‘sympathetic resonance’, Pace Gallery, London, until 10 January 2019
The Anni Albers retrospective at Tate Modern has sparked a series of weave related exhibitions in and around London.
Last month visitors enjoyed the final days of ‘You can go anywhere from anywhere’ at project78gallery, St Leonards on Sea. Working at the Josef and Anni Albers Foundation in Connecticut in 2014, Ismini Samanidou and Simon Barker restored three looms that had been owned and used by Anni Albers. This exhibition presented the paper weaving, installation, sound and video works that Samanidou and Barker made during their stay in Connecticut and since, inspired by their encounter with Anni Albers through her archive.
In addition to this past project78gallery exhibition, Canadian artist Brent Wadden returns to Pace gallery in London to show new works in his ‘sympathetic resonance’ exhibition, open until 10 January 2019. Working on back-strap and floor looms, Wadden creates his large-scale work by weaving linear and abstract forms that he then stretches over raw canvas. He is influenced by folk and Bauhaus textiles, the language and techniques of traditional North American tapestry weaving, as well as painting movements such as Minimalism. The pieces balance full and empty spaces, throwing the distinction between high and low into flux and using technical mistakes to progress. Wadden’s works complicate hierarchies of media and disciplines, surfaces and textures with his own woven arrangements.
Nigel Prince, Executive Director of the Contemporary Art Gallery, Vancouver commented: ‘Brent Wadden is resolutely an abstract painter. But then everything we view by him contradicts this first impression or in some way complicates our understanding of what it is we’re looking at. We apprehend the made qualities of the work itself; we recognise its materiality; we delight in its appearance. And yet Wadden investigates the potentials of these material and sensorial facts imbuing them with a contemporary relevance that stretches far beyond well-worn and overly familiar discussions.’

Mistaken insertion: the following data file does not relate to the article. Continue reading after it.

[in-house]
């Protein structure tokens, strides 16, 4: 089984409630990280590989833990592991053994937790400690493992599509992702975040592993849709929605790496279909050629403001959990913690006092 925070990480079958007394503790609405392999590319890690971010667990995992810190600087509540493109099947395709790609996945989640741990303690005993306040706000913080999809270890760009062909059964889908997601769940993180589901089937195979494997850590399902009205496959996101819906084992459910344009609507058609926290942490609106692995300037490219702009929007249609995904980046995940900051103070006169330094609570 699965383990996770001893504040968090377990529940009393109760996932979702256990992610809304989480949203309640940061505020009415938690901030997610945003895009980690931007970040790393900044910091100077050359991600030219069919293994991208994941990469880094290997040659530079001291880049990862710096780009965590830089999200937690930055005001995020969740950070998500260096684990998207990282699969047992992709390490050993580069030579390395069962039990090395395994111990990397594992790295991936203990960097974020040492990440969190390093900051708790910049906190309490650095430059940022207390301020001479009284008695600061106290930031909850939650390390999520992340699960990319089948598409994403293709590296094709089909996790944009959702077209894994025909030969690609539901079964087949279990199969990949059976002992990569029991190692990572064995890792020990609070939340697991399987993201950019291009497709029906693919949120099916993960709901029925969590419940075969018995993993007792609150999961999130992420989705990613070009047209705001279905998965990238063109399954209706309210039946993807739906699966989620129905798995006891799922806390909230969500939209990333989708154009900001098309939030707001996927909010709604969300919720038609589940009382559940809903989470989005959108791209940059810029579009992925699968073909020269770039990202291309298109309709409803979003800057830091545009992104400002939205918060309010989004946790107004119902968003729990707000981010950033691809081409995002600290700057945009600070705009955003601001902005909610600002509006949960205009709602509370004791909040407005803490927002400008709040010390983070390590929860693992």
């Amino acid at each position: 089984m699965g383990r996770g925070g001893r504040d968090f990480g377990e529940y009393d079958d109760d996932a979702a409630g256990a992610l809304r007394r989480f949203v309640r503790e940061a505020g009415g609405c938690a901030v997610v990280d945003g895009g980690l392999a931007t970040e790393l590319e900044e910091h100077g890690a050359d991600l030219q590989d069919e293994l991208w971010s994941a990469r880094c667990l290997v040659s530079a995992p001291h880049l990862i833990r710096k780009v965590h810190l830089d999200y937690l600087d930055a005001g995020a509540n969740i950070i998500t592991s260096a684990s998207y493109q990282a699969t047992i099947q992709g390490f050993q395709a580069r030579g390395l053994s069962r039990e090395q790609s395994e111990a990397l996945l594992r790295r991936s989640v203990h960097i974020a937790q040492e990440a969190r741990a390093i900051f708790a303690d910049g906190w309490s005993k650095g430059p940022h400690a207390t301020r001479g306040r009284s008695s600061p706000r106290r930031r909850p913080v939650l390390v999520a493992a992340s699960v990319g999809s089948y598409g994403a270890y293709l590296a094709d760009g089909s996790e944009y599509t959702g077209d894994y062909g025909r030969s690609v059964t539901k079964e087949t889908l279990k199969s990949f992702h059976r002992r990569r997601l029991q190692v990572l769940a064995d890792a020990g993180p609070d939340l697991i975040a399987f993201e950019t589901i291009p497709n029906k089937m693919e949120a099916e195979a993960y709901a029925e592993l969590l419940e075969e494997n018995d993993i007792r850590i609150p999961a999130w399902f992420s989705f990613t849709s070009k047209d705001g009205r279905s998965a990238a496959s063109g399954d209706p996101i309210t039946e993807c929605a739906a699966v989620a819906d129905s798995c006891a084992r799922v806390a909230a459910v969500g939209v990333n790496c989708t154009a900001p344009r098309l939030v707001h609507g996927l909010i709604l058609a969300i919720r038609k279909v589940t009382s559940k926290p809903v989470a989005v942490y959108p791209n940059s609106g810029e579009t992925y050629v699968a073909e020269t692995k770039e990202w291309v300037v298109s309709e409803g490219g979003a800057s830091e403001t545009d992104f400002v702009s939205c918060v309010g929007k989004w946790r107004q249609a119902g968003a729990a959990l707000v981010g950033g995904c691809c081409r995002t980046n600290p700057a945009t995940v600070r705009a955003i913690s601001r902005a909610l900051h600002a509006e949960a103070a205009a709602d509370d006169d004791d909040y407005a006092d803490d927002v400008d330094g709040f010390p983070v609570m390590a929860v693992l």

The new compositions reveal an intricate symmetry of arrangements, rare textures and interplay between materials such as acrylic, left-over cotton and wool. They are the result of a continued technical and compositional experimentation with weaving stripes and the inherent idea of infinity that they address. Focusing on a consistent colour scheme which goes through the entire body of work, Wadden’s concern with weave reveals the depth of Abstract Expressionism’s influence on his practice, recognising canvas not only as a support surface but one that has tactile qualities and complex intelligence.
Wadden’s turn toward labour-intensive methods and techniques situates him within a group of artists who have resisted technology in favour of more physical, craft-based media. He sees his work as accumulating the residual energy of his materials, his labour and the different categorical translations that happen as he transforms raw craft material into an art work. Rather than reject the distinctions between textile and painting, craft and fine art, he embraces each, weaving them into his own aesthetic that resists fixed boundaries between media.
With regard to the art of weaving, these really are exciting times!